This job's median $32KAll jobs' median $39K$31K$38K200420052006200720082009201020112012201320142015201620172018$0$10K$20K$30K$40K$50K
Projected versus actual employment
Exploring actual employment trends versus projected trends

Currently, jobs for furniture finishers are anticipated to shrink by 1%. over the next decade; 75% of jobs are projected to grow more.

The projected employment for furniture finishers is the best guess created by talented economists and statisticians at the Bureau of Labor Statistics (BLS). However, as you look through several careers you'll notice that the projections are heavily influenced by past performance and may miss current trends. No one can tell the future, and as new information and better techniques are developed, actual counts and future projections may change. Here's a glimpse at the actual counts versus the projections over time.

2000201020202030010,00020,00030,00040,00050,000
Employment counts
Actual measured employment
BLS 10-year predictions
Variation by state
Employment
State-by-state employment numbers

Some careers tend to be centered in specific parts of the country. For example, most jobs in fashion are in New York or California. Let's see if your dream job is easy to find in your dream location! We have a few choices for viewing the data that can help you get a full employment picture.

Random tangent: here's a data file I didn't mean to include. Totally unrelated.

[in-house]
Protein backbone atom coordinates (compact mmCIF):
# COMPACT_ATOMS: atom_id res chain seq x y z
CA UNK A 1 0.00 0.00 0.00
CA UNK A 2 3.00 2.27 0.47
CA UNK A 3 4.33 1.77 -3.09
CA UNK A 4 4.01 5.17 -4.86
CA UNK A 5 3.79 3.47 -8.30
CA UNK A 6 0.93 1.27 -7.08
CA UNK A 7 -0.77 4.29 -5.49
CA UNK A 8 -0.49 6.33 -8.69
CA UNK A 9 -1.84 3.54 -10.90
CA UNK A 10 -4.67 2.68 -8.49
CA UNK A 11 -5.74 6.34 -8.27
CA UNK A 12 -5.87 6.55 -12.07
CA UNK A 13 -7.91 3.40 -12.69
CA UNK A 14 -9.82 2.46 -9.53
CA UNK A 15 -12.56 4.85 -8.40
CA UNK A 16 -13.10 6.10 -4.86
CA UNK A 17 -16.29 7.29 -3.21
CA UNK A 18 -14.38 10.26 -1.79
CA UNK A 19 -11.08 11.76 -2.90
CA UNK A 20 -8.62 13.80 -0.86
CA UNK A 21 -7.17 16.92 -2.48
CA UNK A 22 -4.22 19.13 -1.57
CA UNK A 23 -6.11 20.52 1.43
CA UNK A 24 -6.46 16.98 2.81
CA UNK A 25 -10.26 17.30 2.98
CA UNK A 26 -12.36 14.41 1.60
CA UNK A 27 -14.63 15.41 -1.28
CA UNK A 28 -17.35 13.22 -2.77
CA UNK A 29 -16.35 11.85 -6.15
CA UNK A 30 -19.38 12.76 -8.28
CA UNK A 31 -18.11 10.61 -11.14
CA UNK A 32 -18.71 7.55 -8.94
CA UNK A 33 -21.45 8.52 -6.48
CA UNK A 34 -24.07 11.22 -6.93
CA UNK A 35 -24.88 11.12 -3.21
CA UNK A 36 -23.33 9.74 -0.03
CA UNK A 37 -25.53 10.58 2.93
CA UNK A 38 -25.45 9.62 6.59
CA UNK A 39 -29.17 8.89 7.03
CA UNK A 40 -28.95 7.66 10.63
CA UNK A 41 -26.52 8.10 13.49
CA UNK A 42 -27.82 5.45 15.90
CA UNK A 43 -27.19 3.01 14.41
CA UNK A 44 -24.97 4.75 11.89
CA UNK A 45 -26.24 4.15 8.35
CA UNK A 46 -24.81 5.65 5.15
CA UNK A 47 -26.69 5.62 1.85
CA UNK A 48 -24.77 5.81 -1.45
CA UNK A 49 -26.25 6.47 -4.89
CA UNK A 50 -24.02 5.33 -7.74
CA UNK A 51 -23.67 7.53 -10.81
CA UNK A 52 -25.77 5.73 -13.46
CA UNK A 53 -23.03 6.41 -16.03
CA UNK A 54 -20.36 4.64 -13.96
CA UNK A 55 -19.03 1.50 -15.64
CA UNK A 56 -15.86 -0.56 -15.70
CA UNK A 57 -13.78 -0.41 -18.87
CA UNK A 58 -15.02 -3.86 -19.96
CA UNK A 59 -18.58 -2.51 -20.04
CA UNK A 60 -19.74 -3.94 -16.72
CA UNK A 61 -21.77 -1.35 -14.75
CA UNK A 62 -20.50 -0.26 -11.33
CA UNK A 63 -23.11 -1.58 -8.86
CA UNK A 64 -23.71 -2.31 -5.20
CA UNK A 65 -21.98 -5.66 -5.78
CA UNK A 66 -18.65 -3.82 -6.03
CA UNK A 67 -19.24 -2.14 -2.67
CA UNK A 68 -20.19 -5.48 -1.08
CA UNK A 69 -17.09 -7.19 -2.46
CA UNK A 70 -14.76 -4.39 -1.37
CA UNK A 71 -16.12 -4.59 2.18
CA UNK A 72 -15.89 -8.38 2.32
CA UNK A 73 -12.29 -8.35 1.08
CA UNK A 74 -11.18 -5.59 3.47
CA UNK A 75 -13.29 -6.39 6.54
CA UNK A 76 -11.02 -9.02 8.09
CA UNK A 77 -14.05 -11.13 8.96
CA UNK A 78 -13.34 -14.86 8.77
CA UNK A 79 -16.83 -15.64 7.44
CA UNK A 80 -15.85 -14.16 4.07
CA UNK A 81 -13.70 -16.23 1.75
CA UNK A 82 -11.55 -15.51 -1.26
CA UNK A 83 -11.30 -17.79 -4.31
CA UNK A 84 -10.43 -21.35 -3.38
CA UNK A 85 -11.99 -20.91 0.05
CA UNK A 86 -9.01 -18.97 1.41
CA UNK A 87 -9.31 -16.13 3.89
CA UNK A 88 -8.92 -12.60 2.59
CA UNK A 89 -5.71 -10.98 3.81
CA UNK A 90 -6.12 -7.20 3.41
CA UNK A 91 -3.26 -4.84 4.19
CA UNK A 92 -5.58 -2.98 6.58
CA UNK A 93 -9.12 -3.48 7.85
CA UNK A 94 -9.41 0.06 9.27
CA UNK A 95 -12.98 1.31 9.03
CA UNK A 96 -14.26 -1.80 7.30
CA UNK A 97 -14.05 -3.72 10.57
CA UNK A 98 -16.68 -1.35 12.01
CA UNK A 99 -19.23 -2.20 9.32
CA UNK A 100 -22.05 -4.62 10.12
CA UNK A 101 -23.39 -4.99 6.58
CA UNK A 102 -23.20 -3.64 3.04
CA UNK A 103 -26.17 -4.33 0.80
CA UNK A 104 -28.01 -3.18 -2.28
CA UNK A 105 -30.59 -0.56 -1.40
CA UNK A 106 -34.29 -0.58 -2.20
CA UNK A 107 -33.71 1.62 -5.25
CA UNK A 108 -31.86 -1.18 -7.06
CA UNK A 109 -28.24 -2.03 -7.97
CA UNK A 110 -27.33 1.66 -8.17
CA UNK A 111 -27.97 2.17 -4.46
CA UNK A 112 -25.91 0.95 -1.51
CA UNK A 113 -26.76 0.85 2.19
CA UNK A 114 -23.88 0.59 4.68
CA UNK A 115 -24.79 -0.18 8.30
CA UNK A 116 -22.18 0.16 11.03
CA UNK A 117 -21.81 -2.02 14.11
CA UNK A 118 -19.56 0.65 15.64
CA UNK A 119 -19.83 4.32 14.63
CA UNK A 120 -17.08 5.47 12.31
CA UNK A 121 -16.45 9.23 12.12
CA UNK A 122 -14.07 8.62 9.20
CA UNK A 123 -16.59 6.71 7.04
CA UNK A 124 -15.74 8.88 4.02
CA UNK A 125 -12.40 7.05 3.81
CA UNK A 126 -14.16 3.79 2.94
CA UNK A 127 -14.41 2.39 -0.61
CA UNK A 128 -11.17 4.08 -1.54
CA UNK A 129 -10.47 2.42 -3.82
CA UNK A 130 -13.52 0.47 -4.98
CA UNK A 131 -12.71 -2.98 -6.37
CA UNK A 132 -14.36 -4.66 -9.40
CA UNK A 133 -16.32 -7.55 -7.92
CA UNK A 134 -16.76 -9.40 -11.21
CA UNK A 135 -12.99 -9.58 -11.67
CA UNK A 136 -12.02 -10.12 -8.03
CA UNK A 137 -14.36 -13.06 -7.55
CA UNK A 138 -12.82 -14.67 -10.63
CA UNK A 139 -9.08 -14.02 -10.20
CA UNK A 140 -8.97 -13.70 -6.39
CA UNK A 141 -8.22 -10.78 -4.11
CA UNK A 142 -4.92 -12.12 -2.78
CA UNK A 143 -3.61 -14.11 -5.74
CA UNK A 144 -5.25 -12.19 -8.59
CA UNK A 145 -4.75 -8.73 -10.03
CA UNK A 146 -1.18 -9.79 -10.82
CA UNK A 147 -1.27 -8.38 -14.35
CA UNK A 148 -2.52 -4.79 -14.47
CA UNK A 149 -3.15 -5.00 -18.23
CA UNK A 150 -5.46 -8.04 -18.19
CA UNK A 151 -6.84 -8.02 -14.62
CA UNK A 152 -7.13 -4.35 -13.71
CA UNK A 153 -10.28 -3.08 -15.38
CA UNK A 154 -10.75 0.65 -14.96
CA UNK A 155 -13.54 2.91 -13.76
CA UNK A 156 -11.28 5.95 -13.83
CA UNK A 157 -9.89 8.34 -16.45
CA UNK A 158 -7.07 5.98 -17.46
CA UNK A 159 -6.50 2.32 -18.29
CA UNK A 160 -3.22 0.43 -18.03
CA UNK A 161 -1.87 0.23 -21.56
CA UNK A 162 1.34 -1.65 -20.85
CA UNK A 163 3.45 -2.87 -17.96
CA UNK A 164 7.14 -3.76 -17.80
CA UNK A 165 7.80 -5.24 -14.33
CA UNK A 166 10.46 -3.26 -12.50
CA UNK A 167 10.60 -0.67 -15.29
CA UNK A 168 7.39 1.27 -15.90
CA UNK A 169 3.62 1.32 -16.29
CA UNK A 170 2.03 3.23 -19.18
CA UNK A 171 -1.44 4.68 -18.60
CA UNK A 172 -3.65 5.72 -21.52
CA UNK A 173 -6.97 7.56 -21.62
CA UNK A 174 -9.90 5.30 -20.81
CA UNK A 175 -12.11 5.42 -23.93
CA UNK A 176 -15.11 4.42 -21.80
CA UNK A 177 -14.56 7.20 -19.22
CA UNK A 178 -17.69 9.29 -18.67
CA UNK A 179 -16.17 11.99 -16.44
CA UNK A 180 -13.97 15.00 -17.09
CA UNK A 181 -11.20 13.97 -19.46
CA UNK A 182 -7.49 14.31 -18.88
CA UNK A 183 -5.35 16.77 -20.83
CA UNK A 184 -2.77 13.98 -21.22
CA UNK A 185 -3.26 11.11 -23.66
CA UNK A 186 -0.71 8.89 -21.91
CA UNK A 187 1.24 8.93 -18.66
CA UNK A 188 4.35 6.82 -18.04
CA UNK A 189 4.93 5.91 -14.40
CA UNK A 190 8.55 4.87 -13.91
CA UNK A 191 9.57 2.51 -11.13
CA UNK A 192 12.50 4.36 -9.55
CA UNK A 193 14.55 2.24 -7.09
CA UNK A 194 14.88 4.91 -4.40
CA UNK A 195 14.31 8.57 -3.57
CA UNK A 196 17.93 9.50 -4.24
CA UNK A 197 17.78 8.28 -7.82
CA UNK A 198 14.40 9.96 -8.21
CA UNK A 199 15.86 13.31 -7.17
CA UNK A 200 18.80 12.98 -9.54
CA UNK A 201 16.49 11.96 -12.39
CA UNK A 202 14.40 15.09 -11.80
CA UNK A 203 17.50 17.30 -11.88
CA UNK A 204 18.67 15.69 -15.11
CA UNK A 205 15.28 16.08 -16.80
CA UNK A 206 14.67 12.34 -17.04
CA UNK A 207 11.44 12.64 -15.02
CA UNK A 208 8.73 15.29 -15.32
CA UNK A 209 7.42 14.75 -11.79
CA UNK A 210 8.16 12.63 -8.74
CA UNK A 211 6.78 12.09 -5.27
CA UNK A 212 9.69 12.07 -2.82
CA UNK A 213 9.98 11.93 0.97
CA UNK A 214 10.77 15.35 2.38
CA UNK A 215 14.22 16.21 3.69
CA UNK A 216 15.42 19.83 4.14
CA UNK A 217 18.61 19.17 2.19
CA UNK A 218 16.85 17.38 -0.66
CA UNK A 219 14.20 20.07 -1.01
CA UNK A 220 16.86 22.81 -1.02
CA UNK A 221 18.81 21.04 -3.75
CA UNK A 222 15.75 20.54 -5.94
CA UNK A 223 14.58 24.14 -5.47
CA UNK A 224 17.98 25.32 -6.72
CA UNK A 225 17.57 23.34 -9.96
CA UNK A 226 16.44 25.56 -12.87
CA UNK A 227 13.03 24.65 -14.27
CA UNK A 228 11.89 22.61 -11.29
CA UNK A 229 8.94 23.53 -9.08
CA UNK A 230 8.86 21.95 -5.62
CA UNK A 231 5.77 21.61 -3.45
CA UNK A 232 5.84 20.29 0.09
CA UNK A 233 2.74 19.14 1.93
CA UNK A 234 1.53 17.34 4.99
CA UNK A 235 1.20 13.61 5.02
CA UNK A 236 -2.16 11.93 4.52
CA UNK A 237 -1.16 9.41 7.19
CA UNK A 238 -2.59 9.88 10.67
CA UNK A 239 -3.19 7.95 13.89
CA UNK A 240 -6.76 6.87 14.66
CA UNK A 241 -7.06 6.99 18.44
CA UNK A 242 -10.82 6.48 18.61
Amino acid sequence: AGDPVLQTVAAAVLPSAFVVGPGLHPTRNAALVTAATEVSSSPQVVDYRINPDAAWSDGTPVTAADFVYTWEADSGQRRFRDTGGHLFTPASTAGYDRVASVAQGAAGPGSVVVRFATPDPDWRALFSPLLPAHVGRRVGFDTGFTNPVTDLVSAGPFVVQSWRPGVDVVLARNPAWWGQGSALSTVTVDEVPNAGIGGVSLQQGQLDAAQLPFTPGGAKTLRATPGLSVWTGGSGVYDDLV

Job density versus job count

Which states hire the most furniture finishers? We wonder if that's a fair question since states come in all sizes, so instead let's start with the question of which states have the highest density of people working as furniture finishers. You can choose to view the number of jobs per state if you prefer.

BLS vs ACS data

This map defaults to employment information from the Bureau of Labor Statistics (BLS), which provides job totals carefully compiled for accuracy and with a primary focus on how employers describe their workers. The BLS job totals do not count self-employed workers. We've also compiled totals using the Census Bureau's American Community Survey (ACS) which are based on how workers describe themselves. Sometimes ACS results are quite a bit different from the employer-based BLS data.

Choose the metric to review
Jobs per 1000 working
Number of jobs
Use this data source
BLS
Number of Furniture Finishers per 1,000 workers (BLS)
Select a state to see local area details
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0.00.10.20.30.40.5
Salary
Salaries by state